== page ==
- Two online Core Modules in Vegetation and Data Analysis
- A choice of two out of four online Option Modules specialising in Mammals and Reptiles, Birds, Fish and Amphibians, and Invertebrates
- A Core Field Project
The course is ideal for both UK-based and international students that wish to follow a flexible programme of study leading to an Oxford qualification. A choice of modules enables students to explore areas of interest and specialism, and areas which of relevant to their professional needs. Drawing on a rich pool of expertise, teaching is conducted by a highly knowledgeable and diverse team of practitioners and academics engaged directly with ecological issues.
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Students take a week-long Face-to-Face Introductory Module in September followed by two online Core Modules in Vegetation and Data Analysis. Students then choose two out of four online Option Modules available between January and April specialising in the following taxa: Mammals and Reptiles, Birds, Fish and Amphibians, and Invertebrates. In addition, students will begin making preparations for their Field Project in November with the expectation that field work will take place from spring to summer for submission in September.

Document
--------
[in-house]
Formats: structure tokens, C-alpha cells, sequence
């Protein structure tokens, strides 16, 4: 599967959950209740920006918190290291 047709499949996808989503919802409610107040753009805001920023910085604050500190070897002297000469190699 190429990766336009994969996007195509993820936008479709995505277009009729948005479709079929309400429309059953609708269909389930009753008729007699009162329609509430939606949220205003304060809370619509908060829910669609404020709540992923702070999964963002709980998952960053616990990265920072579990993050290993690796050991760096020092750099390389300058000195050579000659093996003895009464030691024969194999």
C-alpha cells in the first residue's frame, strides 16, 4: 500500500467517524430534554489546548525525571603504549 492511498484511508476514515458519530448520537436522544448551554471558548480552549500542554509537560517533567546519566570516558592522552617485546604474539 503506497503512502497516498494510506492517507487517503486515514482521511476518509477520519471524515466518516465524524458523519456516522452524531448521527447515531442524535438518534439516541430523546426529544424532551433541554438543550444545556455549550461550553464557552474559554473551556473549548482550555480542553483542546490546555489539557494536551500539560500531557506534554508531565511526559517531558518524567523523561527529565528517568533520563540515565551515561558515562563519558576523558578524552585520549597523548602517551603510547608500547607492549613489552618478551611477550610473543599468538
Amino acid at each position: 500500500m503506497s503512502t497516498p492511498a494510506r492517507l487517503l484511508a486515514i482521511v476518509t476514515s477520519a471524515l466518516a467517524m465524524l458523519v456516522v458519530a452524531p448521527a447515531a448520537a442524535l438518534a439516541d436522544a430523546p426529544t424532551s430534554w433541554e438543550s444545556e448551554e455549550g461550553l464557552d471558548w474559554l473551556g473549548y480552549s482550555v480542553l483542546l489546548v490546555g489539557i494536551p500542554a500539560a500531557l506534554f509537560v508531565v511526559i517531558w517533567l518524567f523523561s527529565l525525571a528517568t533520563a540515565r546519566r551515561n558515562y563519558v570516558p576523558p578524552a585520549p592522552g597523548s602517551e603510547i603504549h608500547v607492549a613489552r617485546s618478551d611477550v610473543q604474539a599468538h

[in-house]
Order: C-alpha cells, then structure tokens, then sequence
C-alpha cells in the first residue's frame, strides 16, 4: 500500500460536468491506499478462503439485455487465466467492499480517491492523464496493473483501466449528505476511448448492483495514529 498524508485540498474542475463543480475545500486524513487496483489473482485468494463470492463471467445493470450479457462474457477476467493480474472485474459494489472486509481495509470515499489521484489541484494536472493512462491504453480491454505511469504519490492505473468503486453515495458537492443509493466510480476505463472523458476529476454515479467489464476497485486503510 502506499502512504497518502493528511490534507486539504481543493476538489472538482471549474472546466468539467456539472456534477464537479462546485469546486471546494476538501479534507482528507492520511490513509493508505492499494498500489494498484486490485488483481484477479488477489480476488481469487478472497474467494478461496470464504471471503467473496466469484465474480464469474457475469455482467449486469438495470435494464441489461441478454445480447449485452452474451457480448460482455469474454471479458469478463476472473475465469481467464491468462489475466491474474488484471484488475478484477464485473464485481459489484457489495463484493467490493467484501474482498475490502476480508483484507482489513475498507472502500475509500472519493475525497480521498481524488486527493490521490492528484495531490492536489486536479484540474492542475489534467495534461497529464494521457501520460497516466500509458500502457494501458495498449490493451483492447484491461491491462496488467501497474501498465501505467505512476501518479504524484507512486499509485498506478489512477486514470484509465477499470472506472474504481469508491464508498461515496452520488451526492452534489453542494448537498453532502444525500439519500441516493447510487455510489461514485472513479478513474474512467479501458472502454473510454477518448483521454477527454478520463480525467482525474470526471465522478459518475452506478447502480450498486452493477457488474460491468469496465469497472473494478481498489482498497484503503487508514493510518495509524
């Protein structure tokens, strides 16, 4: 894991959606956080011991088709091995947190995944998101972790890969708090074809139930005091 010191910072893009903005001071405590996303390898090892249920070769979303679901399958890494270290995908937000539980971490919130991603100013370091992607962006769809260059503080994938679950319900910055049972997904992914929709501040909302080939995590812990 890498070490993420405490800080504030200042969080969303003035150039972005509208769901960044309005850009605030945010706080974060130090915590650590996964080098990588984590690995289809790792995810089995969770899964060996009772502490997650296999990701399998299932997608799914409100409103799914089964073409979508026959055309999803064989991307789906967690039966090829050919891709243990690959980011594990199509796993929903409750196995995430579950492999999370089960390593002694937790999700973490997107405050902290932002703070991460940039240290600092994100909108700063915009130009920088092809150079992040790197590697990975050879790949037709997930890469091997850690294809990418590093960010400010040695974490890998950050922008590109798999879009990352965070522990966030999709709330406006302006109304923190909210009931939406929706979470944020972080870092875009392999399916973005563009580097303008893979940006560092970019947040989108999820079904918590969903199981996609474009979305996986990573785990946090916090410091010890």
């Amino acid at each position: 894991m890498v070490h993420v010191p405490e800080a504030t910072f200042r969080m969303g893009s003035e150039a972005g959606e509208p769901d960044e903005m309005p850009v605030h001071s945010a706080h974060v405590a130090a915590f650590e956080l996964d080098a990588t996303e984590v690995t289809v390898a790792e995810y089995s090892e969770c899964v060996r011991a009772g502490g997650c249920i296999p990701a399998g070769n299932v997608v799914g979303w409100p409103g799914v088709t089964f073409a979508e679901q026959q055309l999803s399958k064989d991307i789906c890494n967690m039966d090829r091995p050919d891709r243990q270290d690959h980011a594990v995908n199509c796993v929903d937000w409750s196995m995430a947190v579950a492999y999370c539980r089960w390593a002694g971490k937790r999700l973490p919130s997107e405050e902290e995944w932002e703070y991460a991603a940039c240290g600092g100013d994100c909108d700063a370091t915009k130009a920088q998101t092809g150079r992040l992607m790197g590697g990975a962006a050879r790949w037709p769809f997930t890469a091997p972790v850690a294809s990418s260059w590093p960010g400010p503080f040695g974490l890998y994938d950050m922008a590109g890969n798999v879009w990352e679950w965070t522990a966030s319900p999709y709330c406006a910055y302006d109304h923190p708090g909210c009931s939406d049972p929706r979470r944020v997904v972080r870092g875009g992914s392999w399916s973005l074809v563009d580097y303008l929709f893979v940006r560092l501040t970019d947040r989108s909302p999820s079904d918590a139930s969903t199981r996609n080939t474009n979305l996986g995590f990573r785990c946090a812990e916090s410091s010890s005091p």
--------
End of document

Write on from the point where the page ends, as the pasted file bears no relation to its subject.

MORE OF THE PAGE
The course operates under the Department for Continuing Education policy on variable intensity of study which enables students to take the course over a maximum of two years. Individual study plans are discussed and confirmed with the Course Director.
Face-to-Face Week in Oxford: Introduction to Ecological Survey Techniques
This five day Core Module provides a practical introduction to Geographical Information Systems (GIS), an overview of approaches to plant and animal identification, and an introduction to selected surveying techniques. It will offer a mix of classroom and field-based teaching, with two days spent in the field at Wytham Woods, Oxford's 'living laboratory,' on activities including the use of GPS, bird netting and ringing, and surveying bats and vegetation. Transport to Wytham Woods will be provided. The week will build toward a formative (no credit) assessment.